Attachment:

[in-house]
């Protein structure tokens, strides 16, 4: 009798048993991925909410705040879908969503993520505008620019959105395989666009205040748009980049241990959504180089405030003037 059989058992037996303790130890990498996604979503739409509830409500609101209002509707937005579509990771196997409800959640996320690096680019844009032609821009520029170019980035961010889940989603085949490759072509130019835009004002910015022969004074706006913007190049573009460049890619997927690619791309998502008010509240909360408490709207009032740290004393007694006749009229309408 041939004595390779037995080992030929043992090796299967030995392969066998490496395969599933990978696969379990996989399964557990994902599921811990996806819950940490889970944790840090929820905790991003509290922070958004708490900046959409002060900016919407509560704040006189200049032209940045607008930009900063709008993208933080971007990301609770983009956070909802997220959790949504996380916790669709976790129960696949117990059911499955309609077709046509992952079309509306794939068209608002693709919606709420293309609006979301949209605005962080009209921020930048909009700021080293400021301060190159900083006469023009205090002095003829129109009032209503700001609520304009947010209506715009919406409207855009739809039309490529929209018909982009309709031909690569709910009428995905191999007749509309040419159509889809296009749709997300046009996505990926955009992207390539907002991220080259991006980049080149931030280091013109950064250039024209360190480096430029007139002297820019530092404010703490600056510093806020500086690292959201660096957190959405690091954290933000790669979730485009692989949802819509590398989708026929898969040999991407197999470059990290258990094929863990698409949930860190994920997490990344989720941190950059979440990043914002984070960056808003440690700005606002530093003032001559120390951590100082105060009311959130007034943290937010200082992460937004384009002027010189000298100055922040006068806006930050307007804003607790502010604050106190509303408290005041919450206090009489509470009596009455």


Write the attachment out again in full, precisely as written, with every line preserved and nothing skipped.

[in-house]
């Protein structure tokens, strides 16, 4: 009798048993991925909410705040879908969503993520505008620019959105395989666009205040748009980049241990959504180089405030003037 059989058992037996303790130890990498996604979503739409509830409500609101209002509707937005579509990771196997409800959640996320690096680019844009032609821009520029170019980035961010889940989603085949490759072509130019835009004002910015022969004074706006913007190049573009460049890619997927690619791309998502008010509240909360408490709207009032740290004393007694006749009229309408 041939004595390779037995080992030929043992090796299967030995392969066998490496395969599933990978696969379990996989399964557990994902599921811990996806819950940490889970944790840090929820905790991003509290922070958004708490900046959409002060900016919407509560704040006189200049032209940045607008930009900063709008993208933080971007990301609770983009956070909802997220959790949504996380916790669709976790129960696949117990059911499955309609077709046509992952079309509306794939068209608002693709919606709420293309609006979301949209605005962080009209921020930048909009700021080293400021301060190159900083006469023009205090002095003829129109009032209503700001609520304009947010209506715009919406409207855009739809039309490529929209018909982009309709031909690569709910009428995905191999007749509309040419159509889809296009749709997300046009996505990926955009992207390539907002991220080259991006980049080149931030280091013109950064250039024209360190480096430029007139002297820019530092404010703490600056510093806020500086690292959201660096957190959405690091954290933000790669979730485009692989949802819509590398989708026929898969040999991407197999470059990290258990094929863990698409949930860190994920997490990344989720941190950059979440990043914002984070960056808003440690700005606002530093003032001559120390951590100082105060009311959130007034943290937010200082992460937004384009002027010189000298100055922040006068806006930050307007804003607790502010604050106190509303408290005041919450206090009489509470009596009455």